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Legislative Assembly for the ACT: 1999 Week 5 Hansard (5 May) . . Page.. 1327..


Wednesday, 5 May 1999

_____________________

MR SPEAKER (Mr Cornwell) took the chair at 10.30 am and asked members to stand in silence and pray or reflect on their responsibilities to the people of the Australian Capital Territory.

REMUNERATION TRIBUNAL (AMENDMENT) BILL 1999

MS TUCKER (10.31): I present the Remuneration Tribunal (Amendment) Bill 1999, together with its explanatory memorandum.

Title read by Clerk.

MS TUCKER: I move:

That this Bill be agreed to in principle.

Mr Speaker, yesterday in the Assembly the Chief Minister presented the latest ACT budget. The budget describes in great detail what the Government intends spending its money on. However, it is odd that there is one area of expenditure the Government does not want any control over, and that is its own salaries and those of other MLAs and office-holders. The Government leaves the setting of MLAs' and other office-holders' salaries to the Remuneration Tribunal. In the past, most MLAs have been quite happy to receive any increase in their remuneration that has been determined by the Remuneration Tribunal. The justification given is that the Remuneration Tribunal is an independent body that undertakes investigations into remuneration increases without any self-interest involved. This may be so, and I am quite happy for the Remuneration Tribunal to undertake such investigations. However, what concerns me is that there is no mechanism for MLAs to say no to a pay rise. We do have the option of putting submissions to the tribunal, but once the tribunal makes its determination then that is it. We receive a pay rise whether we like it or not.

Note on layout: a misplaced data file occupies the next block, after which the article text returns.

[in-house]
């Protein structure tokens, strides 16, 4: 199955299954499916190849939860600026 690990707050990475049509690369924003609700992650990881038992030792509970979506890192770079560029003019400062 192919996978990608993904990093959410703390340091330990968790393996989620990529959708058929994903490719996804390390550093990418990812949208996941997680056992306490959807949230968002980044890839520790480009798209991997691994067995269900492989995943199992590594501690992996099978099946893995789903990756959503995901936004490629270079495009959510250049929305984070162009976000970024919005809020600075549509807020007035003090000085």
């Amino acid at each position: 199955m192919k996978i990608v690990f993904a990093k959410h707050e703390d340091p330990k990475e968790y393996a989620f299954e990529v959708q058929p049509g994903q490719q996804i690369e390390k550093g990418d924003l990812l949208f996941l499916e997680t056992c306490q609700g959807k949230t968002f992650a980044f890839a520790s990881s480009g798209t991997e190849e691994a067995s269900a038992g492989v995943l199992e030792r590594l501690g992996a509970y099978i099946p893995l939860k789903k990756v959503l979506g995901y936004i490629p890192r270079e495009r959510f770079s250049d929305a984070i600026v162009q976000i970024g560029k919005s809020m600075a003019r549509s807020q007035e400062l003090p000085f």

There is no mechanism in the Remuneration Tribunal Act for the Assembly to question a determination of the tribunal. The standard mechanism for allowing such questioning across many other pieces of legislation is to make determinations disallowable instruments so that, if a member wishes to object to a determination, then the determination can be tested in the Assembly via a disallowance motion.

The provision of disallowable instruments is also about accountability, making sure that those people making decisions that affect the governance of the ACT are ultimately accountable to the Assembly. Mr Speaker, I therefore find it odd that the Remuneration Tribunal is not accountable for its decisions, even though these decisions affect the expenditure of public money. I note that in the latest review of MLAs' salaries by the tribunal, the Chief Minister said in her submission that the present circumstances do not


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